Interview: Jeremy Depoyster

Before metalcore band The Devil Wears Prada hit Showbox SoDo’s stage supporting Anthrax and Killswitch Engage on their 2017 KillThrax tour, we chatted with guitarist Jeremy Depoyster about tour life, playing with legends, and what he’s reading. Catch up with him below and then grab your tickets and join us at the show, April 25.

Seattle Music News: How are you doing today?
Jeremy Depoyster: Good, good. Another Easter Sunday in Texas.

SMN: You guys have a show tonight, right?
Depoyster: Yeah, we’re right outside McCallum, Texas.

SMN: So, how’s the tour going so far?
Depoyster: Ah, it’s great; it’s awesome. A lot of fans…everything is sold out pretty much every night. All the bands are super awesome on and off stage.

SMN: Awesome. Do you feel like this tour differed from previous tours you’ve gone on?
Depoyster: I guess not really. I mean, at a certain point at this level of playing, I guess it all kind of turns into the same thing. Like, here’s the venue, here’s the dressing room, there’s the bus. But all the guys that are working for all the bands are super nice and really competent, so our guys view this as great. It makes everybody’s day so much easier.

SMN: That’s great. You guys have been touring now for a while. Over a decade, right?
Depoyster: Yeah, that’s scary.
SMN: That’s a milestone.
Depoyster: Yeah, it’s crazy. And to still not just be able to play, but be on a huge package like this with Killswitch and Anthrax, it’s crazy. These are guys I grew up with, so it’s insane not just to be on a tour with them again, but be that much older on tour with them again. It’s just crazy.

SMN: Have you learned anything from them? Even though you guys have been around for quite some time, being around Anthrax and Killswitch, have they taught you anything new while being on tour with them?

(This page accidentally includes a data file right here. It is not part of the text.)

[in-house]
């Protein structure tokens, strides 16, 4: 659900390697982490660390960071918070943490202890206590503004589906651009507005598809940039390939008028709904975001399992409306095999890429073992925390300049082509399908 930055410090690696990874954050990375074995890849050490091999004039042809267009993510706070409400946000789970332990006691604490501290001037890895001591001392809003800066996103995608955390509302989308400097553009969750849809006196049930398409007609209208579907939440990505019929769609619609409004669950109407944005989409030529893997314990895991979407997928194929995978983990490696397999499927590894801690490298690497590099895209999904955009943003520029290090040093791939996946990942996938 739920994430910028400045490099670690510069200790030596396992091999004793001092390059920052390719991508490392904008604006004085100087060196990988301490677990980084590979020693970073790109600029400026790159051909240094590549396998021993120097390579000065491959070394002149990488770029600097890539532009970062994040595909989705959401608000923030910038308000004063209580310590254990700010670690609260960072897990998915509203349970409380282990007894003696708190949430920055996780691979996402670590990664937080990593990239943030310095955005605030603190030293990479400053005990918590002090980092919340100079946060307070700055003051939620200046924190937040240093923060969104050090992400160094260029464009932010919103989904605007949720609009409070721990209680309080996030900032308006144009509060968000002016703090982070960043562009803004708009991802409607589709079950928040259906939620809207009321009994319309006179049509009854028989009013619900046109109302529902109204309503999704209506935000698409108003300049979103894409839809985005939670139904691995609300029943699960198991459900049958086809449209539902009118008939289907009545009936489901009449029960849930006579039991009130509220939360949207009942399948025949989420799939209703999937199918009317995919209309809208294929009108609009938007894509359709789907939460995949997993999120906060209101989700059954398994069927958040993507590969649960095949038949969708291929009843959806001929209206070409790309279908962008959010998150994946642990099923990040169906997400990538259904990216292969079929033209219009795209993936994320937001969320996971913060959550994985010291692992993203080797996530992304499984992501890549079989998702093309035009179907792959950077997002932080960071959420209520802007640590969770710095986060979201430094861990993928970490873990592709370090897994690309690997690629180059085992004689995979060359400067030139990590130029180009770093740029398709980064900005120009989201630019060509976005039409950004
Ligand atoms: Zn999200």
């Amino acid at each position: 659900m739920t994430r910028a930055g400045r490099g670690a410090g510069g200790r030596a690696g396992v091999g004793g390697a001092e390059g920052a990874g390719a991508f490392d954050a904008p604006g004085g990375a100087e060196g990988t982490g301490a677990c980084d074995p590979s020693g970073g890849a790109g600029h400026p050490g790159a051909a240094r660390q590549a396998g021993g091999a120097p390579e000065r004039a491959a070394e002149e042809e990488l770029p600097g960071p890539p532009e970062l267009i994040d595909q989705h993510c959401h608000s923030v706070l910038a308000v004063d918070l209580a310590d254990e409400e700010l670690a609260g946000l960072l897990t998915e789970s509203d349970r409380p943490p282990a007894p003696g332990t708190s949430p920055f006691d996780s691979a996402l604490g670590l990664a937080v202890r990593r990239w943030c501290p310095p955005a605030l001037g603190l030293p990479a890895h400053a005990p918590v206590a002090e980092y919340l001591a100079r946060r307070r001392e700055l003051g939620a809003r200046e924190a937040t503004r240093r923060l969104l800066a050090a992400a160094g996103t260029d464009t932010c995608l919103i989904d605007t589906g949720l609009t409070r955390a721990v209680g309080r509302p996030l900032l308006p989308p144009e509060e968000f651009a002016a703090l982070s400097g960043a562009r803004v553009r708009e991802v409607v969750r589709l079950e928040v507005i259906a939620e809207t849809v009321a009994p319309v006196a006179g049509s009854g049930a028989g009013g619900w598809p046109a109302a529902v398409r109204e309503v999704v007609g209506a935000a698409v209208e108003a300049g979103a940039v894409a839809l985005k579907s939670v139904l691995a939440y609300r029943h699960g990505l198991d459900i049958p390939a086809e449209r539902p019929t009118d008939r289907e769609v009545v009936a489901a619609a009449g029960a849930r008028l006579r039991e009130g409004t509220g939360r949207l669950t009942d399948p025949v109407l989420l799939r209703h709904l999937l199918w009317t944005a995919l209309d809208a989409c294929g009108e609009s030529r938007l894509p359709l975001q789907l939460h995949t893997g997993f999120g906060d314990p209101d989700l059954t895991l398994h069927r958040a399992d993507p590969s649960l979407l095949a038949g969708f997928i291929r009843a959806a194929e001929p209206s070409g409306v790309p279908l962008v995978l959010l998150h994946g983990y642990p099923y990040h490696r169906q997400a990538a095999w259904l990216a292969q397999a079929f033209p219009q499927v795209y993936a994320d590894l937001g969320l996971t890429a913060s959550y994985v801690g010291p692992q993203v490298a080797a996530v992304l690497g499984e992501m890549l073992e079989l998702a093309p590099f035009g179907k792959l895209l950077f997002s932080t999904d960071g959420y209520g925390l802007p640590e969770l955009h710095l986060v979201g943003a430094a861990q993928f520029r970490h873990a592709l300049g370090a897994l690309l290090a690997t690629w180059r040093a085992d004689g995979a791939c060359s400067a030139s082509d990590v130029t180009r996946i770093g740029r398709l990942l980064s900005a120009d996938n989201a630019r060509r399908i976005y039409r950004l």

Depoyster: I learned a lot from Adam [Dutkiewicz, of Killswitch Engage]. We’ve done two records with him in the past, so as far as, like, using my voice and finding my voice and singing better, he really helped me go a long way with that. Especially in a live environment; you know, you only get one take.

And just the fact that he is such a phenomenal guitar player even after drinking X amount of beers per night, and running around the stage like a madman, he’s still shredding. So it’s inspiring to be, like, “All right, you gotta play better, dude. You gotta keep up with this guy.”

SMN: You guys are almost half way through your U.S. leg. What are some must-haves for you while being on tour?
Depoyster: You know, the list just gets shorter as we get older. We kind of want it simple, I guess. The phone has pretty much replaced, like, 90 percent of what you need, because you can entertain yourself for hours with that.

We watch a lot of sports, and we drink a lot of beer. So maybe a sports bar? I guess that’s probably it. You’ve got your computer. We travel with a bunch of rad gear anyway, so anytime you just want to go jam something, you just grab your guitar.

SMN: Being in such tight quarters with the same group of guys for an extended amount of time, are there any, coping mechanisms that you guys have to maintain a good atmosphere?
Depoyster: Yeah, you know, you figure it out really quickly. I guess one testament to that would be the three original guys that are still in the band. Sometimes it’s just not for everybody and it kind of drains on people. And we just got really lucky between our singer, Mike [Hranica], our bass player, and I that we were just such good friends. Even as we grew up, a lot changes once you go from 20 to 30. You start to think about things a lot differently, and you’re a different person. So, just because you started this band with somebody a long time ago, it’s not for everybody.